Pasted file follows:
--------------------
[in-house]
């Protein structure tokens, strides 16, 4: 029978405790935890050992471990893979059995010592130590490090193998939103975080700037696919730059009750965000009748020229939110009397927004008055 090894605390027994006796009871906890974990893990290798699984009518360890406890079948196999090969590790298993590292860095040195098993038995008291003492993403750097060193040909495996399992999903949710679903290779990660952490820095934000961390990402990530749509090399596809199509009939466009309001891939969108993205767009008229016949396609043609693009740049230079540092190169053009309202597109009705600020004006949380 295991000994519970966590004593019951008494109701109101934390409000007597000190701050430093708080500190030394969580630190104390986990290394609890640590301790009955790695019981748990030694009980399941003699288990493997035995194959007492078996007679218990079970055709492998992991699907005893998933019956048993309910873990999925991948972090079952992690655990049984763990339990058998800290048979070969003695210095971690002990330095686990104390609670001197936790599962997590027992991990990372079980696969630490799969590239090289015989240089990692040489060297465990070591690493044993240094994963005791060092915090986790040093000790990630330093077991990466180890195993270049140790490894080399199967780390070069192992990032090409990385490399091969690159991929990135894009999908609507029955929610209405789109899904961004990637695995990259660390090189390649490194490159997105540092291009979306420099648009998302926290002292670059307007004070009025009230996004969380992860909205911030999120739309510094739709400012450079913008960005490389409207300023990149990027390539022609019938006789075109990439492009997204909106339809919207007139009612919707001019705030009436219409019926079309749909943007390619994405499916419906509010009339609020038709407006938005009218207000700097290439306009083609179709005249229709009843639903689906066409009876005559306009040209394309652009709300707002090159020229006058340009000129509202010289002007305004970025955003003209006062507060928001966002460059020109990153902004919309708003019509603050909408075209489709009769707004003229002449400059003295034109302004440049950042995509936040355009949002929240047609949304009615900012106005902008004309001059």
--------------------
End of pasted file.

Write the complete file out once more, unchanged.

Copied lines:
[in-house]
């Protein structure tokens, strides 16, 4: 029978405790935890050992471990893979059995010592130590490090193998939103975080700037696919730059009750965000009748020229939110009397927004008055 090894605390027994006796009871906890974990893990290798699984009518360890406890079948196999090969590790298993590292860095040195098993038995008291003492993403750097060193040909495996399992999903949710679903290779990660952490820095934000961390990402990530749509090399596809199509009939466009309001891939969108993205767009008229016949396609043609693009740049230079540092190169053009309202597109009705600020004006949380 295991000994519970966590004593019951008494109701109101934390409000007597000190701050430093708080500190030394969580630190104390986990290394609890640590301790009955790695019981748990030694009980399941003699288990493997035995194959007492078996007679218990079970055709492998992991699907005893998933019956048993309910873990999925991948972090079952992690655990049984763990339990058998800290048979070969003695210095971690002990330095686990104390609670001197936790599962997590027992991990990372079980696969630490799969590239090289015989240089990692040489060297465990070591690493044993240094994963005791060092915090986790040093000790990630330093077991990466180890195993270049140790490894080399199967780390070069192992990032090409990385490399091969690159991929990135894009999908609507029955929610209405789109899904961004990637695995990259660390090189390649490194490159997105540092291009979306420099648009998302926290002292670059307007004070009025009230996004969380992860909205911030999120739309510094739709400012450079913008960005490389409207300023990149990027390539022609019938006789075109990439492009997204909106339809919207007139009612919707001019705030009436219409019926079309749909943007390619994405499916419906509010009339609020038709407006938005009218207000700097290439306009083609179709005249229709009843639903689906066409009876005559306009040209394309652009709300707002090159020229006058340009000129509202010289002007305004970025955003003209006062507060928001966002460059020109990153902004919309708003019509603050909408075209489709009769707004003229002449400059003295034109302004440049950042995509936040355009949002929240047609949304009615900012106005902008004309001059």